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Digital Transformation: Guidelines for CPG Industry Implementations

Sept. 21, 2023
For product manufacturers to fully realize the value of data currently trapped within their many operational assets, they need to begin and continue along a journey of digital transformation.

At a Glance:

  • The author identifies some benefits of the iterative process behind digital transformation.
  • Guidelines are provided for defining the problem, as well as a rationale for quantifying expected value.
  • Two case studies demonstrate the results of successful CPG industry implementations. 

A typical consumer packaged goods (CPG) manufacturer operates many types of equipment, sometimes spanning multiple production lines and facilities. Functionally integrating such a wide range of processing and packaging equipment—often acquired over many years from various original equipment manufacturers (OEMs)—and running it as an integrated whole is a significant challenge.

Truly optimizing all aspects of these assets has remained just beyond the grasp of many companies. This is largely due to the difficulty of obtaining and analyzing data sourced from such a multitude of different assets to create actionable insights.

To address this and related issues, the term “digital transformation” is often used to describe new means and methods of connecting smart technologies to provide users with operational visibility and enhanced abilities to optimize manufacturing operations. Technologies have become available to outfit both new and legacy systems with a seamless and transparent Floor to Cloud architecture.

Smart field instrumentation, digital equipment controllers and Industrial Internet of Things (IIoT) devices of all types can now be seamlessly integrated, and then connected with higher-level computing systems.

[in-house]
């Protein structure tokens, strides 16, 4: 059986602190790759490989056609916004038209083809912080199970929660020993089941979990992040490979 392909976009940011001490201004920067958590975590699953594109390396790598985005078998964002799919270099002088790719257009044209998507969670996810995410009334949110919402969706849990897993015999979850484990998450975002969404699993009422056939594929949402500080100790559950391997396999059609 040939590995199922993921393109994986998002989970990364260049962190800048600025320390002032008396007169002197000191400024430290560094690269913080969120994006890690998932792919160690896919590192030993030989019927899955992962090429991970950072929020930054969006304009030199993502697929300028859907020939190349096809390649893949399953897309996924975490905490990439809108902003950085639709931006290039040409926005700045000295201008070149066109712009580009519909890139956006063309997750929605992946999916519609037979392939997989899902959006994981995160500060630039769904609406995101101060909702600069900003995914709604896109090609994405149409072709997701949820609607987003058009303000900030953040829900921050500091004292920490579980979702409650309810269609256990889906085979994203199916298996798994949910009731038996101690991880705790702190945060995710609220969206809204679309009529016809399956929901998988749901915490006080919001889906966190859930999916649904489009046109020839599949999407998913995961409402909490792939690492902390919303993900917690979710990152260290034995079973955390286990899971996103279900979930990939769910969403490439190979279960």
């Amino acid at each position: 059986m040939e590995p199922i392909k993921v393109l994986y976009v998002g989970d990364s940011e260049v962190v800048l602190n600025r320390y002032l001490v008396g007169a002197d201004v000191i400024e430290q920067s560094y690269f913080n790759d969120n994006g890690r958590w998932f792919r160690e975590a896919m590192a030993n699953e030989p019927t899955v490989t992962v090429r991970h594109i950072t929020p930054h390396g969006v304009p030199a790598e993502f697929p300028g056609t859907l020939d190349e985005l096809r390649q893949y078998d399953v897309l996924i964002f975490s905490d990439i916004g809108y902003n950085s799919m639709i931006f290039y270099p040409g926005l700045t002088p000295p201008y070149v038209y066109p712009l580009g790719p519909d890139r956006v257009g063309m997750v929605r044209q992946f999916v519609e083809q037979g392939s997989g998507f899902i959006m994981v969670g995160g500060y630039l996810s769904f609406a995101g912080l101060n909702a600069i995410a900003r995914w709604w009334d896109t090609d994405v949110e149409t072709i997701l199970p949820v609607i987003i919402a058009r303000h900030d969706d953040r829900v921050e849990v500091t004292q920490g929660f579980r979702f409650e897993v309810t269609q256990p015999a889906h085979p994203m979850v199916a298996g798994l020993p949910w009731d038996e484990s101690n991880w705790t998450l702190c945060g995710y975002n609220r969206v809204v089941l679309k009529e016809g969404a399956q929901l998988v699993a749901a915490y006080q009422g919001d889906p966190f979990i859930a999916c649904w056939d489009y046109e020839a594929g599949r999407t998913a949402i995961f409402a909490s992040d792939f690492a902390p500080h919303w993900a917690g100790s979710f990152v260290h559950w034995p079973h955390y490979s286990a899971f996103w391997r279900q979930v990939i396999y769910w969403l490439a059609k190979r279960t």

Understanding the most effective ways to carry out digital transformation is important to end users, OEMs and systems integrators (SIs) alike.

The Digital Transformation Journey

Depending on the industry and application, the desire to optimize efficiency can mean many things. Increasing throughput, reducing energy use, ensuring quality, minimizing downtime, improving sustainability, supporting problem solving, avoiding waste and enhancing safety are just some of the important goals. Each of these benefits can be realized if the problem can be defined, conditions measured, data analyzed and insights obtained to prompt corrective action.

READ MORE: Digital Transformation, Beyond the Buzz

Knowing how and where to begin can be difficult, especially for a first-time attempt. Indeed, many large digital transformation undertakings have failed to deliver value, often because they were overly ambitious. Understanding two important factors can help guide the effort to avoid this issue:

  • Digital transformation is a journey, often an iterative process and never fully achieved after just one project.
  • Effective projects usually start small with defined business cases, with momentum built by achieving successes delivering quantifiable, which can then be scaled up.

Multiple hardware, software and communications technologies must be deployed to transport field-sourced little data from a variety of sources to higher-level computing resources so that the aggregated big data can be analyzed and acted upon. Little data generally originates from edge-located operational technology (OT) assets. Big data computing is usually carried out using on-premises or cloud-based information technology (IT) computing resources.

As digital transformation within an organization evolves and progresses, each step forward may also expose other lesser issues, which can likewise be addressed. When embarking on a digital transformation project, answering certain questions will provide some additional clarity.

  1. What problem is being solved? Clearly identifying specific constraints, pain points and areas needing improvement is required.
  2. Why does it need solving, and is it worth solving? Defining the value of success, as well as the cost of doing nothing, establishes whether digital transformation will be cost-effective for each project.